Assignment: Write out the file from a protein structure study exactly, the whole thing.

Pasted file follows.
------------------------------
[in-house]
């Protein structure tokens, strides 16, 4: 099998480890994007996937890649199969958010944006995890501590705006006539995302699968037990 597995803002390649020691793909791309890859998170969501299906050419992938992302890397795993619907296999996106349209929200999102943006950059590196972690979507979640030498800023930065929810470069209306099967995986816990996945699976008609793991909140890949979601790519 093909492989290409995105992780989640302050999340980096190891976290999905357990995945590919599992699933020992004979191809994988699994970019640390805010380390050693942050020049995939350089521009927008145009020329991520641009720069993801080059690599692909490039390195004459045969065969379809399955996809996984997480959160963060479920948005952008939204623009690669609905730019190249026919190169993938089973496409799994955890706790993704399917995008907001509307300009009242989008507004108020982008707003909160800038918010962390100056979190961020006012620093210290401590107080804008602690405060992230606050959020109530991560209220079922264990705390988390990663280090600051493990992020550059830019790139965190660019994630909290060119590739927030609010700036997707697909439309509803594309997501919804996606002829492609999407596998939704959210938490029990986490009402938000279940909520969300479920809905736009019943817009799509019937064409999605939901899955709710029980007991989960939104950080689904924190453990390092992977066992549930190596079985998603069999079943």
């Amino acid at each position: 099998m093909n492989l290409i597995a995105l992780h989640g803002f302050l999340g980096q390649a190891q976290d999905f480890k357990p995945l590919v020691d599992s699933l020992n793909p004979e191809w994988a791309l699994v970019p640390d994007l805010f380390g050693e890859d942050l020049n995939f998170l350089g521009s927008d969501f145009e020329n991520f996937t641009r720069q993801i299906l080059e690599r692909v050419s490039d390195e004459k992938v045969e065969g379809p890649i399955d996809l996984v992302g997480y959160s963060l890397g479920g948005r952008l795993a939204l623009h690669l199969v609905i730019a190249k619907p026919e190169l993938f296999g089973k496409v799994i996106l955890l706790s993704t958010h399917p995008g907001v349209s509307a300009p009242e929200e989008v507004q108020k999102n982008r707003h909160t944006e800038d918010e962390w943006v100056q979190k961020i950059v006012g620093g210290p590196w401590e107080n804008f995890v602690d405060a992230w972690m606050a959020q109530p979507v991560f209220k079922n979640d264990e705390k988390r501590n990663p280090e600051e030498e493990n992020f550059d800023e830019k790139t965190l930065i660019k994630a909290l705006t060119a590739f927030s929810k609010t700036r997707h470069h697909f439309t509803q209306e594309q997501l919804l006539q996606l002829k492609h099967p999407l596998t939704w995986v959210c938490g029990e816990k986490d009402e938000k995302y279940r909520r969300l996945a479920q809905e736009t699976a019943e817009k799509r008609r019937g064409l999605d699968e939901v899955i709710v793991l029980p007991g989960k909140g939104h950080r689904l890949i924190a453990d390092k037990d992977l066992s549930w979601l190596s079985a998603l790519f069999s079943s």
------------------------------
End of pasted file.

[in-house]
């Protein structure tokens, strides 16, 4: 099998480890994007996937890649199969958010944006995890501590705006006539995302699968037990 597995803002390649020691793909791309890859998170969501299906050419992938992302890397795993619907296999996106349209929200999102943006950059590196972690979507979640030498800023930065929810470069209306099967995986816990996945699976008609793991909140890949979601790519 093909492989290409995105992780989640302050999340980096190891976290999905357990995945590919599992699933020992004979191809994988699994970019640390805010380390050693942050020049995939350089521009927008145009020329991520641009720069993801080059690599692909490039390195004459045969065969379809399955996809996984997480959160963060479920948005952008939204623009690669609905730019190249026919190169993938089973496409799994955890706790993704399917995008907001509307300009009242989008507004108020982008707003909160800038918010962390100056979190961020006012620093210290401590107080804008602690405060992230606050959020109530991560209220079922264990705390988390990663280090600051493990992020550059830019790139965190660019994630909290060119590739927030609010700036997707697909439309509803594309997501919804996606002829492609999407596998939704959210938490029990986490009402938000279940909520969300479920809905736009019943817009799509019937064409999605939901899955709710029980007991989960939104950080689904924190453990390092992977066992549930190596079985998603069999079943």
């Amino acid at each position: 099998m093909n492989l290409i597995a995105l992780h989640g803002f302050l999340g980096q390649a190891q976290d999905f480890k357990p995945l590919v020691d599992s699933l020992n793909p004979e191809w994988a791309l699994v970019p640390d994007l805010f380390g050693e890859d942050l020049n995939f998170l350089g521009s927008d969501f145009e020329n991520f996937t641009r720069q993801i299906l080059e690599r692909v050419s490039d390195e004459k992938v045969e065969g379809p890649i399955d996809l996984v992302g997480y959160s963060l890397g479920g948005r952008l795993a939204l623009h690669l199969v609905i730019a190249k619907p026919e190169l993938f296999g089973k496409v799994i996106l955890l706790s993704t958010h399917p995008g907001v349209s509307a300009p009242e929200e989008v507004q108020k999102n982008r707003h909160t944006e800038d918010e962390w943006v100056q979190k961020i950059v006012g620093g210290p590196w401590e107080n804008f995890v602690d405060a992230w972690m606050a959020q109530p979507v991560f209220k079922n979640d264990e705390k988390r501590n990663p280090e600051e030498e493990n992020f550059d800023e830019k790139t965190l930065i660019k994630a909290l705006t060119a590739f927030s929810k609010t700036r997707h470069h697909f439309t509803q209306e594309q997501l919804l006539q996606l002829k492609h099967p999407l596998t939704w995986v959210c938490g029990e816990k986490d009402e938000k995302y279940r909520r969300l996945a479920q809905e736009t699976a019943e817009k799509r008609r019937g064409l999605d699968e939901v899955i709710v793991l029980p007991g989960k909140g939104h950080r689904l890949i924190a453990d390092k037990d992977l066992s549930w979601l190596s079985a998603l790519f069999s079943s």